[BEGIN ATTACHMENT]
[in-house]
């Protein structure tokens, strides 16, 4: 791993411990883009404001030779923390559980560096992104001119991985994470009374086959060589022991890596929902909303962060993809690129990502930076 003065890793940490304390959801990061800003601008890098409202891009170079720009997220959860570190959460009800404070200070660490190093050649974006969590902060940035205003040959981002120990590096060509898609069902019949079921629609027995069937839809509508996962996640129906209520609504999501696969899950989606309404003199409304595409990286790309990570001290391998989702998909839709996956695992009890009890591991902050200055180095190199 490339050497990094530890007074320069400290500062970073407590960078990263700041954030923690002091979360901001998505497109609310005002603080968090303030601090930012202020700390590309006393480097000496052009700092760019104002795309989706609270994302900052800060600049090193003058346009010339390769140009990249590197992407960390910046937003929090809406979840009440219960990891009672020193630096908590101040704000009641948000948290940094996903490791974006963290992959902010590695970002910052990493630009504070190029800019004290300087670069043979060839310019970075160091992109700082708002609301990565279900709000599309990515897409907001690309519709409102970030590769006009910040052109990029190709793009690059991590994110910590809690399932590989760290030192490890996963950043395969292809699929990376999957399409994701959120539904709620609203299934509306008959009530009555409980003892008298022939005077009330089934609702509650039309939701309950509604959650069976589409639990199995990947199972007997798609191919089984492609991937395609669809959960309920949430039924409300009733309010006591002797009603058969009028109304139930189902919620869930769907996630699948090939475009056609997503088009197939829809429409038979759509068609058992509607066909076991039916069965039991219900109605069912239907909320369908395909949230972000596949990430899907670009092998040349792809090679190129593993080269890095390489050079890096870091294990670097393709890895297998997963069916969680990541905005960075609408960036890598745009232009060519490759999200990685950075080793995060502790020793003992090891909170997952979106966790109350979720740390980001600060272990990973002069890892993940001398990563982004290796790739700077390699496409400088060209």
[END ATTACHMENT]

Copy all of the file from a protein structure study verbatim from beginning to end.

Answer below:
[in-house]
């Protein structure tokens, strides 16, 4: 791993411990883009404001030779923390559980560096992104001119991985994470009374086959060589022991890596929902909303962060993809690129990502930076 003065890793940490304390959801990061800003601008890098409202891009170079720009997220959860570190959460009800404070200070660490190093050649974006969590902060940035205003040959981002120990590096060509898609069902019949079921629609027995069937839809509508996962996640129906209520609504999501696969899950989606309404003199409304595409990286790309990570001290391998989702998909839709996956695992009890009890591991902050200055180095190199 490339050497990094530890007074320069400290500062970073407590960078990263700041954030923690002091979360901001998505497109609310005002603080968090303030601090930012202020700390590309006393480097000496052009700092760019104002795309989706609270994302900052800060600049090193003058346009010339390769140009990249590197992407960390910046937003929090809406979840009440219960990891009672020193630096908590101040704000009641948000948290940094996903490791974006963290992959902010590695970002910052990493630009504070190029800019004290300087670069043979060839310019970075160091992109700082708002609301990565279900709000599309990515897409907001690309519709409102970030590769006009910040052109990029190709793009690059991590994110910590809690399932590989760290030192490890996963950043395969292809699929990376999957399409994701959120539904709620609203299934509306008959009530009555409980003892008298022939005077009330089934609702509650039309939701309950509604959650069976589409639990199995990947199972007997798609191919089984492609991937395609669809959960309920949430039924409300009733309010006591002797009603058969009028109304139930189902919620869930769907996630699948090939475009056609997503088009197939829809429409038979759509068609058992509607066909076991039916069965039991219900109605069912239907909320369908395909949230972000596949990430899907670009092998040349792809090679190129593993080269890095390489050079890096870091294990670097393709890895297998997963069916969680990541905005960075609408960036890598745009232009060519490759999200990685950075080793995060502790020793003992090891909170997952979106966790109350979720740390980001600060272990990973002069890892993940001398990563982004290796790739700077390699496409400088060209």